US5705753 *Jun 6, 1995Jan 6, 1998Caldon, Inc.Apparatus for determining fluid flow
US5835884 *Oct 4, 1996Nov 10, 1998Brown; Alvin E.Method of determining a characteristic of a fluid
US5987997 *Nov 18, 1996Nov 23, 1999Krohne A.G.Ultrasound flow measurement method
US6208943Nov 19, 1997Mar 27, 2001American Sigma, Inc.Fluid flow measurement correcting system and methods of constructing and utilizing same
US6220747 *Aug 14, 1998Apr 24, 2001Michael GosselinProportional pump system for viscous fluids
US6227040 *Feb 3, 1998May 8, 2001Caldon, Inc.Method and apparatus for determining the viscosity of a fluid in a container
US6334356 *Oct 15, 1999Jan 1, 2002Kyoto Electronics Manufacturing Company, LimitedMethod for deciding the viscosity in the density measurement
US6439034Oct 30, 2000Aug 27, 2002Conagra Grocery Products CompanyAcoustic viscometer and method of determining kinematic viscosity and intrinsic viscosity by propagation of shear waves
US6446494May 7, 2001Sep 10, 2002Caldon, Inc.Method and apparatus for determining the viscosity of a fluid in a container
US6460402Feb 2, 2000Oct 8, 2002Bechtel Bwtx Idaho, LlcUltrasonic fluid quality sensor system
US6487916Feb 2, 2000Dec 3, 2002Bechtel Bxwt Idaho, LlcUltrasonic flow metering system
US6634239Aug 6, 2002Oct 21, 2003Bechtel Bwxt Idaho, LlcUltrasonic fluid quality sensor system
US7716995Mar 29, 2005May 18, 2010Micro Motion, Inc.Coriolis flow meter and method for determining flow characteristics
US7748256 *Jul 3, 2007Jul 6, 2010Caterpillar Inc.Nondestructive testing of torsional vibration dampers
US9121816May 17, 2010Sep 1, 2015Sensaction AgApparatus for determining the properties of a medium in the form of a fluid or a soft material
US9212939 *Apr 2, 2009Dec 15, 2015Nederlandse Organisatie Voor Toegepast-Natuurwetenschappelijk Onderzoek TnoFluid flow meter using thermal tracers
US20080184813 *Mar 29, 2005Aug 7, 2008Micro Motion, Inc.Coriolis Flow Meter and Method for Determining Flow Characteristics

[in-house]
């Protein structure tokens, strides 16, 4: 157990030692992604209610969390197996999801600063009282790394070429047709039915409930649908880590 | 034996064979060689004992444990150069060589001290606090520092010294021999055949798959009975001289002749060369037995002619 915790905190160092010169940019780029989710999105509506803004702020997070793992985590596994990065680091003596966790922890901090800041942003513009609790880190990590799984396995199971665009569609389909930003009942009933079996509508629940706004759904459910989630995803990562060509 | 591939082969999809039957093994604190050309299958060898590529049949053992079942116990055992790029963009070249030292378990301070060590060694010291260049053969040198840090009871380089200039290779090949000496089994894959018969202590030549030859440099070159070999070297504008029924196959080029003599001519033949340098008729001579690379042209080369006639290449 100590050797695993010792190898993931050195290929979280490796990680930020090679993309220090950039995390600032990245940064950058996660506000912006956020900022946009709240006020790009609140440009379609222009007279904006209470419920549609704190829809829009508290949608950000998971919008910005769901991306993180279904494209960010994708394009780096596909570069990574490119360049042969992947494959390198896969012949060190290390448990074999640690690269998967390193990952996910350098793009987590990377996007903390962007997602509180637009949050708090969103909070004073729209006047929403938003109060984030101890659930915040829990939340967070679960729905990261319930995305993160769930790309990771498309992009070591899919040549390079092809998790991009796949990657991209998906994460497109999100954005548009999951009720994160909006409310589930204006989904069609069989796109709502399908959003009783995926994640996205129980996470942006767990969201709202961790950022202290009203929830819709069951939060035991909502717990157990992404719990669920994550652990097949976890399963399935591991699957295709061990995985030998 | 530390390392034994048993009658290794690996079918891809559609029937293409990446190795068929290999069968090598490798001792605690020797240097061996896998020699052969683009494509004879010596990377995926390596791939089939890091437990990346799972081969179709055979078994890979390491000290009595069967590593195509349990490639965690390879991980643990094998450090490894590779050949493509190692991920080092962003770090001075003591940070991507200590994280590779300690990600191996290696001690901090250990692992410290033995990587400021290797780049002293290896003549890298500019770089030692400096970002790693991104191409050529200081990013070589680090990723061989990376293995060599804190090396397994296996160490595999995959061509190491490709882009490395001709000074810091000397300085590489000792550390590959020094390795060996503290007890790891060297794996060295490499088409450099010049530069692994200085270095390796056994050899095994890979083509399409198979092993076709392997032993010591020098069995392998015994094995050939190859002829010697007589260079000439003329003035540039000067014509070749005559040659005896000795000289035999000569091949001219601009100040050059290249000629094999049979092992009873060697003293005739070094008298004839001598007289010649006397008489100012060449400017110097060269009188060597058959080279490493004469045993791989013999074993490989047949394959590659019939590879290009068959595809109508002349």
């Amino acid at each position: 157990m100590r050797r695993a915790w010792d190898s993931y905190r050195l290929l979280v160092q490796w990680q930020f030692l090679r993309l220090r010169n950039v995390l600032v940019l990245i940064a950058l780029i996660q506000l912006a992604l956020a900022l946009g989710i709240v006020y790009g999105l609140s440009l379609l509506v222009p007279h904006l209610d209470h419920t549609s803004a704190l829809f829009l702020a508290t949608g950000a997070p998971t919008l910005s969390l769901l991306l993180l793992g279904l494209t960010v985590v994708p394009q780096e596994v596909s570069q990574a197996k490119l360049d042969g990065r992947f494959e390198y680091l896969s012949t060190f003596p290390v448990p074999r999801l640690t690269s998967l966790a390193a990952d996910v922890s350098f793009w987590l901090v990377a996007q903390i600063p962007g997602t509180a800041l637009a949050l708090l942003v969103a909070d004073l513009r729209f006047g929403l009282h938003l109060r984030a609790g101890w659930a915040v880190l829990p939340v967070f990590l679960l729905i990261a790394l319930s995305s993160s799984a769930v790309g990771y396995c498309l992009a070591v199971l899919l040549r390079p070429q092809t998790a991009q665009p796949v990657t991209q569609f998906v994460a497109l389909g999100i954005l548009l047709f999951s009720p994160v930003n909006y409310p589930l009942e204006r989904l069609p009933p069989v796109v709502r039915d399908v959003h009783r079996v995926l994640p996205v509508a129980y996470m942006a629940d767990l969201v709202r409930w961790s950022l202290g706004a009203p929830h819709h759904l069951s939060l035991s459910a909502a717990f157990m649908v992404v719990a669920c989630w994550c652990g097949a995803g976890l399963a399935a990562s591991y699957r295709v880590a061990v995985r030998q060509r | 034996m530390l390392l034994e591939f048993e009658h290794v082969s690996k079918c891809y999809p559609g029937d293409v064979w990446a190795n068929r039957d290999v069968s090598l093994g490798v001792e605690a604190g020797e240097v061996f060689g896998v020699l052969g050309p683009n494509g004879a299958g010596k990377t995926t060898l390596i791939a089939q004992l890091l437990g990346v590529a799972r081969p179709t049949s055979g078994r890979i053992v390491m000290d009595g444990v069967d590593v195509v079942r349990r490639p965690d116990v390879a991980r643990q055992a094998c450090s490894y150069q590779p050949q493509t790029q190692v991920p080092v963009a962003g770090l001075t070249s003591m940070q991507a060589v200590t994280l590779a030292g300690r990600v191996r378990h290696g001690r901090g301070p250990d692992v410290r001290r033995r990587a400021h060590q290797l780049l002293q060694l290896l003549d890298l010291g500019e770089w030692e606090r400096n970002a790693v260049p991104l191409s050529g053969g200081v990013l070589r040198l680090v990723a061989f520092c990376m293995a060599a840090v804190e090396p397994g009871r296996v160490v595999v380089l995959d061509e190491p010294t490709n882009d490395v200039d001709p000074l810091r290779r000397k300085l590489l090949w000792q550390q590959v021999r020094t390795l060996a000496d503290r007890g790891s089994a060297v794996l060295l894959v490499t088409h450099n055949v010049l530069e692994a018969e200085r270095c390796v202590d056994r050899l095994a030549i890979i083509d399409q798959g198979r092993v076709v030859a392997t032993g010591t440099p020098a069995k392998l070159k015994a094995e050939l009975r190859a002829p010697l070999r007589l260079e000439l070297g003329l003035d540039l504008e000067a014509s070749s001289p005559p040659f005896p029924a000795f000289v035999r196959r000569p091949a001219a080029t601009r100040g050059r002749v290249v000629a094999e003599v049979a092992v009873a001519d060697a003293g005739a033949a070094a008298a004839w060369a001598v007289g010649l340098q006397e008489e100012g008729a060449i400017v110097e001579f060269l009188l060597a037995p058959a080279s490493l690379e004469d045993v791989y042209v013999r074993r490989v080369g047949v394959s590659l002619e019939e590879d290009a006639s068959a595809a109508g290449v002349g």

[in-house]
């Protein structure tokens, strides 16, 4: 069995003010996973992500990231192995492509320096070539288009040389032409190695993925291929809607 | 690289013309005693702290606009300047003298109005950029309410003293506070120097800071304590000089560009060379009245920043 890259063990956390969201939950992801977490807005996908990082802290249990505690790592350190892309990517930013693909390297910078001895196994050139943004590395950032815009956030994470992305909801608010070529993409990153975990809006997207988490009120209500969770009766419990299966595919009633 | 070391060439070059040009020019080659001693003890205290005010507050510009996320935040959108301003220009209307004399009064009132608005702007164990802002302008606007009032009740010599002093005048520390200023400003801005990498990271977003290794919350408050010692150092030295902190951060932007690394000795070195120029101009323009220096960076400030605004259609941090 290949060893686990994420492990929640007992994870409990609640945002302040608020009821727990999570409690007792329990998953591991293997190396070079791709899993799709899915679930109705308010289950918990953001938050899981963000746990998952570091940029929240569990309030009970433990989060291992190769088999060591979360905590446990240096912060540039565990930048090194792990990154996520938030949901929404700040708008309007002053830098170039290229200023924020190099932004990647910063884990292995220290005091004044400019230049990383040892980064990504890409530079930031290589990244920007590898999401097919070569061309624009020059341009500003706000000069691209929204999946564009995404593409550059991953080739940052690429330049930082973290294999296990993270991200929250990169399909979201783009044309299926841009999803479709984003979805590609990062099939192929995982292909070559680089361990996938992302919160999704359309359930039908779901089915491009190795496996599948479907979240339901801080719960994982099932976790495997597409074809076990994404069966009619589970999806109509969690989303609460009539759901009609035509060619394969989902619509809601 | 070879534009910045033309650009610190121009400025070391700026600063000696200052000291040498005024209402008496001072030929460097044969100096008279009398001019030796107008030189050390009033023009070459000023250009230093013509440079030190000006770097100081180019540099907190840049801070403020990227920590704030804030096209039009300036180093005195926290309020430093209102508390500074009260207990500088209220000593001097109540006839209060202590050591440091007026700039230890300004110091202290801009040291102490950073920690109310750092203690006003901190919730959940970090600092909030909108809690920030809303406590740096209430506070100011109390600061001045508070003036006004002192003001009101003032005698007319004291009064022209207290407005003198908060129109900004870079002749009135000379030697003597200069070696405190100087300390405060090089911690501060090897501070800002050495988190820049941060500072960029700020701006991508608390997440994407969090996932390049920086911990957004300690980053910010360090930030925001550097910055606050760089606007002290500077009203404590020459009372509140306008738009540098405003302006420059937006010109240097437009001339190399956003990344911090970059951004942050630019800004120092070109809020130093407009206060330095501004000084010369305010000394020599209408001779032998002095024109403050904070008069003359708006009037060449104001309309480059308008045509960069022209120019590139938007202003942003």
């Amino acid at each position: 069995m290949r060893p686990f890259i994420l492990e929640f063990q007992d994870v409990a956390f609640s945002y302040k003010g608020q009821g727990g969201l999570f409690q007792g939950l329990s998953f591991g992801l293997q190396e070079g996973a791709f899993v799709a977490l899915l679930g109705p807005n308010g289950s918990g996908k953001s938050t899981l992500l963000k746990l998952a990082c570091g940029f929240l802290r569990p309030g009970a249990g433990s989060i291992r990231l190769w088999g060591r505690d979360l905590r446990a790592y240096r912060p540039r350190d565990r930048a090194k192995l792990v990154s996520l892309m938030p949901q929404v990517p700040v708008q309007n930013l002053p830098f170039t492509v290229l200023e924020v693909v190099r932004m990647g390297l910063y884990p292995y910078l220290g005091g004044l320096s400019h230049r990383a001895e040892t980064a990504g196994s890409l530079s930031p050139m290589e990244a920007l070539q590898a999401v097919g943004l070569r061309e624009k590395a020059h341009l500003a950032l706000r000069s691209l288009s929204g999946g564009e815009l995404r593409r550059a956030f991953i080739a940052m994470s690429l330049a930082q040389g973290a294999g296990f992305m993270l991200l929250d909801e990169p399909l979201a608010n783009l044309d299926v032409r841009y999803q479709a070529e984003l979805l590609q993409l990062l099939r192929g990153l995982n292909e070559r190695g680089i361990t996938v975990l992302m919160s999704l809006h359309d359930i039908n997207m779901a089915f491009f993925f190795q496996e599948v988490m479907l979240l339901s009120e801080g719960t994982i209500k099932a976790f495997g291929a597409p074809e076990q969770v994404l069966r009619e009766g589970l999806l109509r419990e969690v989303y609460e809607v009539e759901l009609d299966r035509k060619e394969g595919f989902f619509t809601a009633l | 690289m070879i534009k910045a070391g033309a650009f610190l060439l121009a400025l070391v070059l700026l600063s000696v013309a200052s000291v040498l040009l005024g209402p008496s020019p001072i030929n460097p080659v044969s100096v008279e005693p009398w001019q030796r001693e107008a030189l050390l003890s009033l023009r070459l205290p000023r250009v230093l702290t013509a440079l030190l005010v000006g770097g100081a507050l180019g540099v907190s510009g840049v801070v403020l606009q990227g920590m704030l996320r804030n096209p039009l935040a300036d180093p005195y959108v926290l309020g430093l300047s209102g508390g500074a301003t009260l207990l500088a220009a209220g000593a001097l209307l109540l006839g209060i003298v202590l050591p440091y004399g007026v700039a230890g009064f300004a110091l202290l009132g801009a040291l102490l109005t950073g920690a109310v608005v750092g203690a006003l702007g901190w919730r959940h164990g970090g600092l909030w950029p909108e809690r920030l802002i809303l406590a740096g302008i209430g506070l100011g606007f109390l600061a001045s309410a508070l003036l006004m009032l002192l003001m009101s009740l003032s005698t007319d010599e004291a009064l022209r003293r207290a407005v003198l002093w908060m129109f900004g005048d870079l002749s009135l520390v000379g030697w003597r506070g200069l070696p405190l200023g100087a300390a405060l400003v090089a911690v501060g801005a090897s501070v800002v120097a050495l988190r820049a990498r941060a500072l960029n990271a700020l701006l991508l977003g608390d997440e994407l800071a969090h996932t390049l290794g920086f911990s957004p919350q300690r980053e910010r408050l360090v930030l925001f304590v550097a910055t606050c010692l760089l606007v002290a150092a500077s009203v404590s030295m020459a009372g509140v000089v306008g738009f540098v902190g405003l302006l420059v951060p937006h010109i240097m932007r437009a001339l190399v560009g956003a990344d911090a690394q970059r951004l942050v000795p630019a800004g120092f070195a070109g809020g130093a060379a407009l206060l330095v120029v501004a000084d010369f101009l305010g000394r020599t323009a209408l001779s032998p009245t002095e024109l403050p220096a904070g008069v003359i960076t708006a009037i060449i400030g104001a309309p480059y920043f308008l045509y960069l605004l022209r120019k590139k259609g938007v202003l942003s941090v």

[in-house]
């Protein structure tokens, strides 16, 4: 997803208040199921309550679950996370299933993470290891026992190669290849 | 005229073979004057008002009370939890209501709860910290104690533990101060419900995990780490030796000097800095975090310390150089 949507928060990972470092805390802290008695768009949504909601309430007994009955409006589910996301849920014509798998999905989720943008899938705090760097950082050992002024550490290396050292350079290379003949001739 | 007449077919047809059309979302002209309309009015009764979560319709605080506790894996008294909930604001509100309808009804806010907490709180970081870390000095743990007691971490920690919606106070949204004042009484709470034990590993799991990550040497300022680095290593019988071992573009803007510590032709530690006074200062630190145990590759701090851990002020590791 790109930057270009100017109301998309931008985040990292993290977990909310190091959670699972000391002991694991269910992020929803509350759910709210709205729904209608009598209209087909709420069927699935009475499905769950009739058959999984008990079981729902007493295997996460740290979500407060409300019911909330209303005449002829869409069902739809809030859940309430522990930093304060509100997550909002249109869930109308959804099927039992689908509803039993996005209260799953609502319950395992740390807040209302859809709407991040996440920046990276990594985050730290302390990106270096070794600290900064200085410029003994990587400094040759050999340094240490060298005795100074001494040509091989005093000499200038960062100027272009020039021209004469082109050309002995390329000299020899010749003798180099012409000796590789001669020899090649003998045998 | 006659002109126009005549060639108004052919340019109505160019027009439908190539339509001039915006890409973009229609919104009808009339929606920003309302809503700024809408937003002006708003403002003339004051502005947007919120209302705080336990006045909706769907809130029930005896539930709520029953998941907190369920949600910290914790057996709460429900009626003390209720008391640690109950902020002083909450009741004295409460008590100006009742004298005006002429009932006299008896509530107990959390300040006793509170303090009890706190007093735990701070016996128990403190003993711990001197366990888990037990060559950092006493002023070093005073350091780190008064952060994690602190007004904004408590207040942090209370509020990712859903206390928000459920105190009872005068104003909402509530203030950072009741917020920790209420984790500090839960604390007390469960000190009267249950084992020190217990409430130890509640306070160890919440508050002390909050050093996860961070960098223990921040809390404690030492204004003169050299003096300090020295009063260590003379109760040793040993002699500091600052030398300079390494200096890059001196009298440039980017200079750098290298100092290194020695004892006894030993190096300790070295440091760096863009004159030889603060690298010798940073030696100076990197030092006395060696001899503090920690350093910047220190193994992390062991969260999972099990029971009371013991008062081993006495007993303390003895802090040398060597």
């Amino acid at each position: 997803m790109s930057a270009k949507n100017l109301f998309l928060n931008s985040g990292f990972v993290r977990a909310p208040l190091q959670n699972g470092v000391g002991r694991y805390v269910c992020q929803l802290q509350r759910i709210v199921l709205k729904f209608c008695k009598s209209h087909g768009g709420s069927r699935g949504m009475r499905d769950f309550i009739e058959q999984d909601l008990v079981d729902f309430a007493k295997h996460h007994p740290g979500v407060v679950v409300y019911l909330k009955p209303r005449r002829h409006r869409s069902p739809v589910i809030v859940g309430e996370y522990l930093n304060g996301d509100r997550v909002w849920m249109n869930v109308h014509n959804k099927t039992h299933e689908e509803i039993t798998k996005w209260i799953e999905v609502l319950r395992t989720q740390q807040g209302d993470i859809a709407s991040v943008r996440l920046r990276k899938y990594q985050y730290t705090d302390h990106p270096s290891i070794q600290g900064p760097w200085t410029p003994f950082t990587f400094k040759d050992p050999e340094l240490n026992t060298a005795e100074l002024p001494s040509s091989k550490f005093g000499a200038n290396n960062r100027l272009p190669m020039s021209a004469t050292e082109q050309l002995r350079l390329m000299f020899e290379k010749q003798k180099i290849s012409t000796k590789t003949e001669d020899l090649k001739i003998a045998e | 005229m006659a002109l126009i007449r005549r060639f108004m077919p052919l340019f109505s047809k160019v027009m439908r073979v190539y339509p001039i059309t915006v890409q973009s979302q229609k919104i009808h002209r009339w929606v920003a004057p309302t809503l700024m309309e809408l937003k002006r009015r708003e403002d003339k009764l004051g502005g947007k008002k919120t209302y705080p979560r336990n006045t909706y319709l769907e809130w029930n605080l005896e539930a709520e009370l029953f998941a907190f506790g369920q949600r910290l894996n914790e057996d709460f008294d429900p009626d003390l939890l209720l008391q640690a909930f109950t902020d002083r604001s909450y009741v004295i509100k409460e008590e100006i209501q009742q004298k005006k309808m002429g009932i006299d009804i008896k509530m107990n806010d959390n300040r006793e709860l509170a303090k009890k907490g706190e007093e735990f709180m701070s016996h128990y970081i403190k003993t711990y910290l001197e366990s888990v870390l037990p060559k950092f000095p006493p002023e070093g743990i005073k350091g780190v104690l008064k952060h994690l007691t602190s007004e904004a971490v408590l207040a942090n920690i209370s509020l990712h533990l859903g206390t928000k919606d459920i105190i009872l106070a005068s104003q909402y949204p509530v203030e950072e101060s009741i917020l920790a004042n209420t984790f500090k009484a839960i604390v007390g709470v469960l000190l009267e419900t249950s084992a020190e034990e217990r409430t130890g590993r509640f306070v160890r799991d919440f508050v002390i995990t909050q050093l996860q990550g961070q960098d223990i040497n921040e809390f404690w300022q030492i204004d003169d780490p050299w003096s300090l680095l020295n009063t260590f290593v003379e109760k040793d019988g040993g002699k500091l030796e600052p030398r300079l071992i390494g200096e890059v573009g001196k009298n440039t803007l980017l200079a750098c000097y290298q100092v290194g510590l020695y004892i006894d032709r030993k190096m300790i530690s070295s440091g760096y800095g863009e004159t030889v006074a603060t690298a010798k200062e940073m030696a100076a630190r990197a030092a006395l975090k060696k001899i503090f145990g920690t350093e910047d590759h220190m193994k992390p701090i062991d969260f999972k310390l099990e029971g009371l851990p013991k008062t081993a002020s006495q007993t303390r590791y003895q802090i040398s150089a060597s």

US20090007629 *Jul 3, 2007Jan 8, 2009Caterpillar Inc.Nondestructive testing of torsional vibration dampers
US20110087447 *Apr 2, 2009Apr 14, 2011Arno Willem Frederik VolkerFluid flow meter using thermal tracers
US20150219541 *Feb 3, 2014Aug 6, 2015Cameron International CorporationMethod and Apparatus for Determining Kinematic Viscosity Through the Transmission and Reception of Ultrasonic Energy
DE102011080365A1 *Aug 3, 2011Feb 7, 2013Endress + Hauser Flowtec AgVerfahren zum Ermitteln des Durchflusses mittels Ultraschall
WO1998003839A1 *Jul 21, 1997Jan 29, 1998American Sigma IncFluid flow measurement correcting system, and methods of constructing and utilizing same
WO2008034878A2 *Sep 20, 2007Mar 27, 2008Fachhochschule CoburgMethod and device for determining characteristics of a medium in form of a liquid or a soft material
WO2008034878A3 *Sep 20, 2007Aug 28, 2008Fachhochschule CoburgMethod and device for determining characteristics of a medium in form of a liquid or a soft material
WO2013017447A1Jul 23, 2012Feb 7, 2013Endress+Hauser Flowtec AgMethod for determining the flow rate using ultrasound
Classifications
U.S. Classification73/54.01, 73/54.41, 73/861.02, 73/861.28, 73/597
International ClassificationG01F1/66, G01P5/24
Cooperative ClassificationG01F1/66, G01P5/247, G01N2291/02881, G01N2291/02836
European ClassificationG01F1/66, G01P5/24T2
Legal Events
DateCodeEventDescription
Dec 24, 1984ASAssignment
Owner name: NUSONICS, INC., CORP. OF OK.
Free format text: ASSIGNMENT OF ASSIGNORS INTEREST.;ASSIGNOR:MAPCO, INC.;REEL/FRAME:004345/0925
Effective date: 19841031